Hermione only allowed herself a week of misery in her bed. Despite being pained and depressed, she was nonetheless still a logical and practical being. She knew hiding for the rest of her life wasn’t an option. She knew she had to find out what she was living for. So, Hermione began trying to organize things to do with Ginny during the day. They would travel to Diagon Alley or even check out a Muggle movie theatre. Soon they began inviting George along. Hermione appreciated the distraction and was happy to be with them. She was hesitant to share her deepest pains and struggles with them, but she did not object to roaming around town together or discussing what Hogwarts would be like when Ginny returned.
It wasn’t long before Hermione was accompanying the Weasleys to King’s Cross Station and Platform Nine and Three-Quarters where they were sending Ginny off for her final year of school. Hermione managed a grin to herself, remembering how she – the homework crazy, book-loving, outstanding student – had ditched her final year and instead had spent it gallivanting across countries with her two best friends, attempting to destroy evil and rid the Wizarding world, the entire world even, of its darkest enemy. Well, that was one way to end a wonderful career of school life at Hogwarts!
Hermione hated the idea of “moving on,” but she knew she had to. She was looking for a flat for herself in town, though Mrs. Weasley kept insisting that Hermione was welcome to continue living at the Burrow. After many long talks with Mr. Weasley, and a couple of interviews, she finally secured herself with a job inside the newly reformed Ministry of Magic, which now had a Minister of Magic whom she could really stand behind. For now, she was going to be working in the Obliviator Headquarters, under the Department of Magical Accidents and Catastrophes. The Obliviator who had just retired had been the last Muggle-born wizard in the department. Most of the other Obliviators were just as hopeless when it came to Muggles as Mr. Weasley was. Having a new Muggle-born witch among the Obliviators would help smooth over their encounters with Muggles, who were often the ones they were required to obliviate.
Hermione wasn’t particularly interested in this job; she much rather would have been working somewhere with Wizard and Magical Creature Relations, perhaps working again for the promotion of Elfish welfare. But this was the only position Mr. Weasley had been able to find, and Hermione truly was desperate to find a job and force her mind to ponder on something new for a change. She needed to be busy. Anyway, the job was a good starting point for her, and gave her something to do during the day. She didn’t plan on keeping this job for very long, in fact she didn’t necessarily want to work at the Ministry, but it provided her with something to do, for now.
About two weeks after starting her new job, Hermione had finally received her first paycheck, which included enough money for her to be able to pay a month’s rent, and she began renting her very own flat. George had helped her locate a nice flat available near Diagon Alley, not far from Weasley’s Wizard Wheezes. She and George now spent a lot of time together, more than they used to. It wasn’t the same as being with Harry or Ron, but still George was a good friend. They didn’t ever talk about the serious things, but they often got together just so they weren’t sitting at their flats alone. Frequently Hermione would stop by the shop on her way home from the office and she and George would go out for butterbeers and talk about their jobs. That’s where George had volunteered to help her find a flat.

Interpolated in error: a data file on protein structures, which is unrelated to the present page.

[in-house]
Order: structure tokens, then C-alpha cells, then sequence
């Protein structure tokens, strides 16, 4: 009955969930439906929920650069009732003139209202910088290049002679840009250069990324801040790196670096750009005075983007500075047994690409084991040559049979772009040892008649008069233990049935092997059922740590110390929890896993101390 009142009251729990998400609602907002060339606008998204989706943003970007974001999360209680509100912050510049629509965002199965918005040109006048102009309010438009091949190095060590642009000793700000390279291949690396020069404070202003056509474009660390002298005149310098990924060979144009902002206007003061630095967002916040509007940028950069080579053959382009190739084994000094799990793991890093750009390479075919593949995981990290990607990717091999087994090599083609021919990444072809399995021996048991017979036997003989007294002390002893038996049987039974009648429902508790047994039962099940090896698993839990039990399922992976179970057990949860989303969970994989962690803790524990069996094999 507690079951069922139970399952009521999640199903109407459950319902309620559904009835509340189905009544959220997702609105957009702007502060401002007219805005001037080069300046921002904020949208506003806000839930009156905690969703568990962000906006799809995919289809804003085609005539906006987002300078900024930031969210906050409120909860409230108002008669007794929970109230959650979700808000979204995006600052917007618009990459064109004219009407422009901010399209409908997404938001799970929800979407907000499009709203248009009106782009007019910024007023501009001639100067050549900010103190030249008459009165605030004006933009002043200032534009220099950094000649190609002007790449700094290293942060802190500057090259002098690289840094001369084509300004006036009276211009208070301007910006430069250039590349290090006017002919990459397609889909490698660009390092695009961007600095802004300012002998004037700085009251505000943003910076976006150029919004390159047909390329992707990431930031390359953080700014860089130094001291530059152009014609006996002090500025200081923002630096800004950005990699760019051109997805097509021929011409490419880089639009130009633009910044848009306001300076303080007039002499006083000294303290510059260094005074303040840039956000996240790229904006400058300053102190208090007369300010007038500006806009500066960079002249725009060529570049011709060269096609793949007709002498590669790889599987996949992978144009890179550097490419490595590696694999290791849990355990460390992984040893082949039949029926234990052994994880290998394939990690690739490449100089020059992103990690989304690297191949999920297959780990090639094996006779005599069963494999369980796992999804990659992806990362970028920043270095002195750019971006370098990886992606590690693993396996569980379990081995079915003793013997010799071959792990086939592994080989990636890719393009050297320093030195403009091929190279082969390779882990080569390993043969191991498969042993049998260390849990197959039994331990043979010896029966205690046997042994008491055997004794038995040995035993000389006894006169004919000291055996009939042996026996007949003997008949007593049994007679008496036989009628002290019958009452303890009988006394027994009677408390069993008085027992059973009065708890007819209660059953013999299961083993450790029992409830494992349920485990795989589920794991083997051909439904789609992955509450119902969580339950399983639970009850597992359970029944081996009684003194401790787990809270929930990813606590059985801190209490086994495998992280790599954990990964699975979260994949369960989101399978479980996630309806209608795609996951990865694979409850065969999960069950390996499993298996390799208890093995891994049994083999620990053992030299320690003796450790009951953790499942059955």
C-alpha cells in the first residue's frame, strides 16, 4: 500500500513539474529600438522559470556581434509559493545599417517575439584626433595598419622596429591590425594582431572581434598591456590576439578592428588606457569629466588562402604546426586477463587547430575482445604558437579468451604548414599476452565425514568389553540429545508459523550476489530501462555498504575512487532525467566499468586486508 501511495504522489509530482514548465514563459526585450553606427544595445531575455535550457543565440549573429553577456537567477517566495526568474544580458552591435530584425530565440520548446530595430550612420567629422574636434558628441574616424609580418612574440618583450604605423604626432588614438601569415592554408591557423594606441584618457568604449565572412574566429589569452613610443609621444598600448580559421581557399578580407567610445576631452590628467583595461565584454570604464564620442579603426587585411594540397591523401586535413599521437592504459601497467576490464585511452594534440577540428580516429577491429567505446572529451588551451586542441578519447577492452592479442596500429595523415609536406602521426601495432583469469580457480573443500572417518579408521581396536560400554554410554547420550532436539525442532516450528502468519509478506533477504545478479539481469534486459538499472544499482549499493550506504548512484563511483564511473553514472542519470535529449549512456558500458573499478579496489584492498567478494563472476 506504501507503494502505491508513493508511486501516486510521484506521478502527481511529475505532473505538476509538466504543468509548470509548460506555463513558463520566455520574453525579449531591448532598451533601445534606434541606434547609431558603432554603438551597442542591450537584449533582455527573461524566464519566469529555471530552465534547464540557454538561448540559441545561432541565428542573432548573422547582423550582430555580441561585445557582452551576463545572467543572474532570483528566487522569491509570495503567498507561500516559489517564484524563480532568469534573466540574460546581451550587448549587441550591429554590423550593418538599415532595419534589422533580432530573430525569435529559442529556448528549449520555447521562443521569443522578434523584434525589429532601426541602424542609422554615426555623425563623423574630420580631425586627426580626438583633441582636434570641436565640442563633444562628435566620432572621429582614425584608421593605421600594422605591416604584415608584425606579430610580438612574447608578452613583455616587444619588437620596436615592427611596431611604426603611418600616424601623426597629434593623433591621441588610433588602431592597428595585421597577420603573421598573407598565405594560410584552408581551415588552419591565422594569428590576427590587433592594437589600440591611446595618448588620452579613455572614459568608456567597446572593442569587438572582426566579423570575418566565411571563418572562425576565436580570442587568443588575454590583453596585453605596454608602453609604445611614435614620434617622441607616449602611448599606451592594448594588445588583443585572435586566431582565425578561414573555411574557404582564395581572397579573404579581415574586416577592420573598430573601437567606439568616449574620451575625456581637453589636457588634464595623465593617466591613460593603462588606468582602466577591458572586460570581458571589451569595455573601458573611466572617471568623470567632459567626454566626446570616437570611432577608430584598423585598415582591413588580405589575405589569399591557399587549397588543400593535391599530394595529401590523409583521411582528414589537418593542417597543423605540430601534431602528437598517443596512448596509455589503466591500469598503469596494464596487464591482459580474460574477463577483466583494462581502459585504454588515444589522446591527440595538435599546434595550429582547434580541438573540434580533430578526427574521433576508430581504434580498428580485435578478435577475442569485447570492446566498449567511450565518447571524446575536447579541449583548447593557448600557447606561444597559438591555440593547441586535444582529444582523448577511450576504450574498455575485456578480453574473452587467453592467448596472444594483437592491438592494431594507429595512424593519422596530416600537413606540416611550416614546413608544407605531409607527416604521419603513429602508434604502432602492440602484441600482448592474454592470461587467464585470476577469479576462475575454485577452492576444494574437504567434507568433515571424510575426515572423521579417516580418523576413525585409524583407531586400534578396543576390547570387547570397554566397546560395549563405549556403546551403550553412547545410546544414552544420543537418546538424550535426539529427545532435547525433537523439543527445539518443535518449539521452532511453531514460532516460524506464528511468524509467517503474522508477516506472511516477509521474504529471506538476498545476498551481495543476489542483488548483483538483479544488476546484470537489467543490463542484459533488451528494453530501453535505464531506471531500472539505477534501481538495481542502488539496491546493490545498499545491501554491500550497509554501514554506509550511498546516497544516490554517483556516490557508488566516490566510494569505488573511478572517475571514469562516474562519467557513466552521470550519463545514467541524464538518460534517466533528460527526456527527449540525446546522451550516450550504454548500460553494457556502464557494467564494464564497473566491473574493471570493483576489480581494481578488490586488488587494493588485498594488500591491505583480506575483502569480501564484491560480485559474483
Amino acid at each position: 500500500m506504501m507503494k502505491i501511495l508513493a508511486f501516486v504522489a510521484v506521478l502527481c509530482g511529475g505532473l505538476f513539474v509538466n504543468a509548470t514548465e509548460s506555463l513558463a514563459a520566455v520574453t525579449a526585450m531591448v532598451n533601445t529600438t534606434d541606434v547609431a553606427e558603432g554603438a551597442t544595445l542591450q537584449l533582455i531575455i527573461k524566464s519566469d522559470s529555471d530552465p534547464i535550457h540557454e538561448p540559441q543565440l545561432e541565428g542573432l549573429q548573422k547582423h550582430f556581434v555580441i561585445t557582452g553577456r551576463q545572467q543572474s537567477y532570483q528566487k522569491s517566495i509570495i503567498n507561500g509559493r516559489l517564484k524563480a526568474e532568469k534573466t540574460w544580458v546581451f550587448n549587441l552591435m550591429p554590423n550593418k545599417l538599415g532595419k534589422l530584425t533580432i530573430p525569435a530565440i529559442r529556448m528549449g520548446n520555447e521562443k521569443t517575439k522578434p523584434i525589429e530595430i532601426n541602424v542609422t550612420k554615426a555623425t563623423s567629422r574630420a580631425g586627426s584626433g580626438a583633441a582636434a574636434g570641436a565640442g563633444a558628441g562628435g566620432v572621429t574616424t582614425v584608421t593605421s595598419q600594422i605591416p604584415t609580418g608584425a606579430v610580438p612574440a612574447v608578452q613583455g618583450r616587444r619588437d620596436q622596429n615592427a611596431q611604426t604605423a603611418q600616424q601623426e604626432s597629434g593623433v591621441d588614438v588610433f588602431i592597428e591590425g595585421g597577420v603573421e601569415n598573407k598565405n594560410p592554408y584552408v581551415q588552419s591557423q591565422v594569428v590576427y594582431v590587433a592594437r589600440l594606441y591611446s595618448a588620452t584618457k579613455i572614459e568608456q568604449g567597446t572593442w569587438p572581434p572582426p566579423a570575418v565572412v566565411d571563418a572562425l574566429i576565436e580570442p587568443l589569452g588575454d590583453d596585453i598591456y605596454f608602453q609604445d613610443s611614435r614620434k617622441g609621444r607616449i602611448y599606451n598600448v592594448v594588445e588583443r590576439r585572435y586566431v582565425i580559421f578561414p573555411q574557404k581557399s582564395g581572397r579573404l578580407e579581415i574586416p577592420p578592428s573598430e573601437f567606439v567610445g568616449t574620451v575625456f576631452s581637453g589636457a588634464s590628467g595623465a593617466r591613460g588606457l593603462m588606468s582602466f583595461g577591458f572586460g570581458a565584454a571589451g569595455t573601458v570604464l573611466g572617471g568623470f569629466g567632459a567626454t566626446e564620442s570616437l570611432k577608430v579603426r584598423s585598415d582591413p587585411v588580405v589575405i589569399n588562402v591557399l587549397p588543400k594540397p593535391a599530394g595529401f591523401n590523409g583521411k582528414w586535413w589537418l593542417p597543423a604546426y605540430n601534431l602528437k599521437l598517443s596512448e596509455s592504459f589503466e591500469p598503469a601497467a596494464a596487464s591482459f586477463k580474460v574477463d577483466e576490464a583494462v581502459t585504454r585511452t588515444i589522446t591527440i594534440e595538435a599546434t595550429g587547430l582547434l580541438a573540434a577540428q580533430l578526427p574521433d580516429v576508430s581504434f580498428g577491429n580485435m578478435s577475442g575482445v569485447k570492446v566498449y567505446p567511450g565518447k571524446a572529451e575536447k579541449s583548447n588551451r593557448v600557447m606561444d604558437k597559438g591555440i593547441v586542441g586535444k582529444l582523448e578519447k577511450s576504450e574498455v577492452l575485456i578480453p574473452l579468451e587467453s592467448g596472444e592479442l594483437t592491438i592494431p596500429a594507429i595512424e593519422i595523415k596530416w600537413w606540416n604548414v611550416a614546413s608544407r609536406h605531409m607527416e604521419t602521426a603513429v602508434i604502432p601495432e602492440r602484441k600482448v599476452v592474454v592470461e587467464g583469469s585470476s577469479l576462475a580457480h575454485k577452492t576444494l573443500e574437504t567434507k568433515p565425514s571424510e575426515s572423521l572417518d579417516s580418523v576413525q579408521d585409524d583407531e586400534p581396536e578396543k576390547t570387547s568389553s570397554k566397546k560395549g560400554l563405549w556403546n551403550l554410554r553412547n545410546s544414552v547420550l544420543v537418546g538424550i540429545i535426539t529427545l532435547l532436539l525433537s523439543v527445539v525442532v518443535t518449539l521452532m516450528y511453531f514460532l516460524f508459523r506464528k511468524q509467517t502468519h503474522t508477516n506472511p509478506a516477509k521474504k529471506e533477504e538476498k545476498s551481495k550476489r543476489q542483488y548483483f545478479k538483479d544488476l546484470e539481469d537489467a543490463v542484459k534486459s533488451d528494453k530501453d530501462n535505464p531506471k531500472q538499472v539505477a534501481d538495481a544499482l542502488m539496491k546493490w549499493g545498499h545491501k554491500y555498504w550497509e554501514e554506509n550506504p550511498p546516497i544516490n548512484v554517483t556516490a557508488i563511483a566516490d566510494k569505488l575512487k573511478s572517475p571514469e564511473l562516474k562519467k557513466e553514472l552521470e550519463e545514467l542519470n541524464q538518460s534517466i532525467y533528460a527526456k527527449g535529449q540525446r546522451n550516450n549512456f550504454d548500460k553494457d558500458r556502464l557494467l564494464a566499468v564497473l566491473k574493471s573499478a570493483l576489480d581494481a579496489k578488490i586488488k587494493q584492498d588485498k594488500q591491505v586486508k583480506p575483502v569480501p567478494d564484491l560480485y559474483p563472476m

The Saturday after she had signed her rental agreement, Mr. and Mrs. Weasley and George all came over to help move her things in. Mrs. Weasley gave her lots of things to make the place feel like home – such as some old pots and pans, one of their living room arm chairs, and even the bed Hermione had been using in Ginny’s room. Hermione had contended with Mrs. Weasley, saying they should leave her old bed at the Burrow because she would need a place to sleep when she came to visit, but Mrs. Weasley had stated that they could easily transfigure a bed or move one of the others into Ginny’s room. Hermione couldn’t really win an argument against Mrs. Weasley, so she agreed. Mrs. Weasley had then insisted on taking her shopping to fill the refrigerator with food and to get all the other supplies a new flat required.
It was an odd feeling when they all finally left and Hermione was alone in the flat, alone for the first time in months. She sat on the familiar Weasley armchair, her arms on the overstuffed armrests of the chair, her body slumped and sunken down into the cushion and her feet sprawled out lazily in front of her. She surveyed the still-quite-empty living room around her, then took to staring out her front windows. She decided she would have to buy a window curtain to give her a little privacy in her living room.
Well, I’ve got my own place now, just thought I’d let you know. I moved out of the Burrow. It’s a small flat, but it’s just me living here for now. I’m thinking about getting flat-mates. It just feels empty, you know? I have a job now too. Mr. Weasley helped me get a position at the Ministry. It’s all right for now, but I don’t think I’ll stay here forever. Ginny’s at her last year at Hogwarts. George opened the shop back up, and he’s got some good business since Hogwarts is back in session. I still eat dinner with Mr. and Mrs. Weasley about once a week. Anyway, I just wanted you to know what’s going on. You’ll have to change your posts for me, anyhow, since I’m not with the Weasleys. Well, write and tell me what you’re doing these days. I’m sure your life is a lot more exciting than mine. I miss you Harry. Hope you’ll be able to come visit some time.
Love from Hermione
Hermione looked over her words. It wasn’t the most eloquent letter, but of course Harry wouldn’t care. There were plenty of things she wanted to tell him or talk to him about, knowing he of all people would understand. But if they were both really moving on now, why should she write to him about the nightmares that hadn’t gone away? Or about going to take care of her parents’ home and all the Muggle issues involved in dying…? And why, of all things, should she tell him that she just wished he were there with her? Was that really what she wished? Well, she wished Ron were there, too. In fact, it seemed quite an unfair predicament, and Hermione forced the thought away as one shoos an incessant bug out of the air around them. Anyway, thinking about and hoping for Ron to return was all in vain. But hoping for Harry’s return… well, at least she had a chance with that thought. Didn’t she?